I left Arthur with the sword in his lap and headed back to the place where I dropped my backpack earlier in the day. I changed out of my wet clothes, repacked my backpack and tied my shoes, ready to return to Arthur’s location. Just as I stood up, I heard a loud but muffled sound coming from his direction, quickly followed by Arthur’s voice, crying out in pain.
I picked up my backpack and ran back there as fast as I could. Before I arrived, I heard the sound of an engine followed by its roar as a four wheeler sped off towards the Northwest.
When I got back to Arthur’s location, the ATV was gone. Arthur was on his side, his hand holding a spot on his head where blood flowed from a newly opened wound.
“Arthur, Arthur,” I shouted, “What happened? Are you alright?”
Clearly, Arthur was not alright. But he was conscious, just now beginning to sit upright. The wound did not look too serious. The blood flow was closer to a trickle. What was a problem, however, was apparent… Excalibur was gone.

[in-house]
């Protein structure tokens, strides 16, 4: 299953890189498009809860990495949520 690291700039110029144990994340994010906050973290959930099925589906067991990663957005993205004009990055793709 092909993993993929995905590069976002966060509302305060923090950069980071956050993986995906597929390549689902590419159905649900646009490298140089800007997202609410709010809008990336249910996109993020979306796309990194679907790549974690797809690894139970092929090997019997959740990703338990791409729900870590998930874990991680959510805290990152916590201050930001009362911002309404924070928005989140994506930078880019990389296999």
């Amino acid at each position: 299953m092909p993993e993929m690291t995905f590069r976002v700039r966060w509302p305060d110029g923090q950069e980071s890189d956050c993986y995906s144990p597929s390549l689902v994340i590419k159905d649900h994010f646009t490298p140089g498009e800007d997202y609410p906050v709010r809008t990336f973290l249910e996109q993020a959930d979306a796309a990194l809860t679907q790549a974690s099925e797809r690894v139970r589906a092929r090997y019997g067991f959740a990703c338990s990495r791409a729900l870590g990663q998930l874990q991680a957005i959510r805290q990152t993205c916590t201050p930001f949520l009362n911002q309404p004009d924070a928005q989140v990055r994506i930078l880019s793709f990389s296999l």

“It was MacLean,” said Arthur. “He came up behind me. Demanded I give him the sword. When I refused, he whacked me on the head, took Excalibur and drove off.”
“Stay here; I’ll be right back,” I said, as I ran in the direction where MacLean’s ATV was last headed.
I couldn’t catch him but I hoped I might see where he went; if I was lucky. With Coll’s treeless landscape, maybe my view to the Northwest might be unobscured.
I climbed to the top of a rocky outcrop and concentrated on the direction from where I heard his engine when he sped away. There he was. The ATV’s head lights and tail lights gave him up as he moved northwest, towards the cell phone tower rising high above the granite landscape.